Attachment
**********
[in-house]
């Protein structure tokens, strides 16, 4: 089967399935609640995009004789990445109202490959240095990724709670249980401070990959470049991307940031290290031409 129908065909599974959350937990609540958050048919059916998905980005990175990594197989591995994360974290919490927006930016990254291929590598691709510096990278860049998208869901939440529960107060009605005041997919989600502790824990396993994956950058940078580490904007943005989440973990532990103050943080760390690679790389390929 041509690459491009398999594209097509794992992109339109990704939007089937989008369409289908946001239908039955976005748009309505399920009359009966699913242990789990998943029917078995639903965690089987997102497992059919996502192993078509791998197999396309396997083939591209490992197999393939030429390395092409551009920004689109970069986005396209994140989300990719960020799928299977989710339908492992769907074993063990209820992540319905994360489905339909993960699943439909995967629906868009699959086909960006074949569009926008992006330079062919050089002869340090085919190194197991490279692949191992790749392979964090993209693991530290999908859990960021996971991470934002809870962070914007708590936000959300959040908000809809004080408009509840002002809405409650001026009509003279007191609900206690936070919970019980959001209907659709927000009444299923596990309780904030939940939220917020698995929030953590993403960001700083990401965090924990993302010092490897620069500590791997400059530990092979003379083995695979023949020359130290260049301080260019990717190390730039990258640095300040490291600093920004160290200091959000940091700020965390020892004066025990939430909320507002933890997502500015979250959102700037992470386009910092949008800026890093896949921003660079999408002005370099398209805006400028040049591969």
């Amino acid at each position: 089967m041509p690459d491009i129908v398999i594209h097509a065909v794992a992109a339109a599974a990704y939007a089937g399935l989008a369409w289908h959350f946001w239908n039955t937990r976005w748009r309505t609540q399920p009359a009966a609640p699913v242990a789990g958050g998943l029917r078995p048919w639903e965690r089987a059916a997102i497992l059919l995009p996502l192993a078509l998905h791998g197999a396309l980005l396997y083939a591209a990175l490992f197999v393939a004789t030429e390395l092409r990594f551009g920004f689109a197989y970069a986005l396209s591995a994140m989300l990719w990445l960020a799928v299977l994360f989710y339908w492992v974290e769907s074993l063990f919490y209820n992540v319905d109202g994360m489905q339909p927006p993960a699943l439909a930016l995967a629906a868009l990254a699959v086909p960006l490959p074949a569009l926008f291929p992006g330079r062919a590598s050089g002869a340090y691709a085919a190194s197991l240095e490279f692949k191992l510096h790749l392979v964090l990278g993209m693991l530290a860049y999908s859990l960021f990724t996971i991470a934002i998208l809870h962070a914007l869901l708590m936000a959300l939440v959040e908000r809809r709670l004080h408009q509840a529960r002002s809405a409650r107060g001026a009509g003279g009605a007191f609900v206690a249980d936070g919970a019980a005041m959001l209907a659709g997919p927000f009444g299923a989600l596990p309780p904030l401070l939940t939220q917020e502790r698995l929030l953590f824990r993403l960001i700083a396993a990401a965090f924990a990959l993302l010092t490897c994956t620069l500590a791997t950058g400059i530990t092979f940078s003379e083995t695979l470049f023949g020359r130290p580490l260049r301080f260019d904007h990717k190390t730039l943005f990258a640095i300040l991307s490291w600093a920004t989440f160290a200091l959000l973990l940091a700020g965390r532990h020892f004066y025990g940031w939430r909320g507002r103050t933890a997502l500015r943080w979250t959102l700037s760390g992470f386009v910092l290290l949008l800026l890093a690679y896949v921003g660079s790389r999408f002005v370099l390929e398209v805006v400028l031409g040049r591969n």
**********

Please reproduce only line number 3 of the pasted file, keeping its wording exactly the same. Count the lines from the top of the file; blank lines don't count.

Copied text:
């Amino acid at each position: 089967m041509p690459d491009i129908v398999i594209h097509a065909v794992a992109a339109a599974a990704y939007a089937g399935l989008a369409w289908h959350f946001w239908n039955t937990r976005w748009r309505t609540q399920p009359a009966a609640p699913v242990a789990g958050g998943l029917r078995p048919w639903e965690r089987a059916a997102i497992l059919l995009p996502l192993a078509l998905h791998g197999a396309l980005l396997y083939a591209a990175l490992f197999v393939a004789t030429e390395l092409r990594f551009g920004f689109a197989y970069a986005l396209s591995a994140m989300l990719w990445l960020a799928v299977l994360f989710y339908w492992v974290e769907s074993l063990f919490y209820n992540v319905d109202g994360m489905q339909p927006p993960a699943l439909a930016l995967a629906a868009l990254a699959v086909p960006l490959p074949a569009l926008f291929p992006g330079r062919a590598s050089g002869a340090y691709a085919a190194s197991l240095e490279f692949k191992l510096h790749l392979v964090l990278g993209m693991l530290a860049y999908s859990l960021f990724t996971i991470a934002i998208l809870h962070a914007l869901l708590m936000a959300l939440v959040e908000r809809r709670l004080h408009q509840a529960r002002s809405a409650r107060g001026a009509g003279g009605a007191f609900v206690a249980d936070g919970a019980a005041m959001l209907a659709g997919p927000f009444g299923a989600l596990p309780p904030l401070l939940t939220q917020e502790r698995l929030l953590f824990r993403l960001i700083a396993a990401a965090f924990a990959l993302l010092t490897c994956t620069l500590a791997t950058g400059i530990t092979f940078s003379e083995t695979l470049f023949g020359r130290p580490l260049r301080f260019d904007h990717k190390t730039l943005f990258a640095i300040l991307s490291w600093a920004t989440f160290a200091l959000l973990l940091a700020g965390r532990h020892f004066y025990g940031w939430r909320g507002r103050t933890a997502l500015r943080w979250t959102l700037s760390g992470f386009v910092l290290l949008l800026l890093a690679y896949v921003g660079s790389r999408f002005v370099l390929e398209v805006v400028l031409g040049r591969n």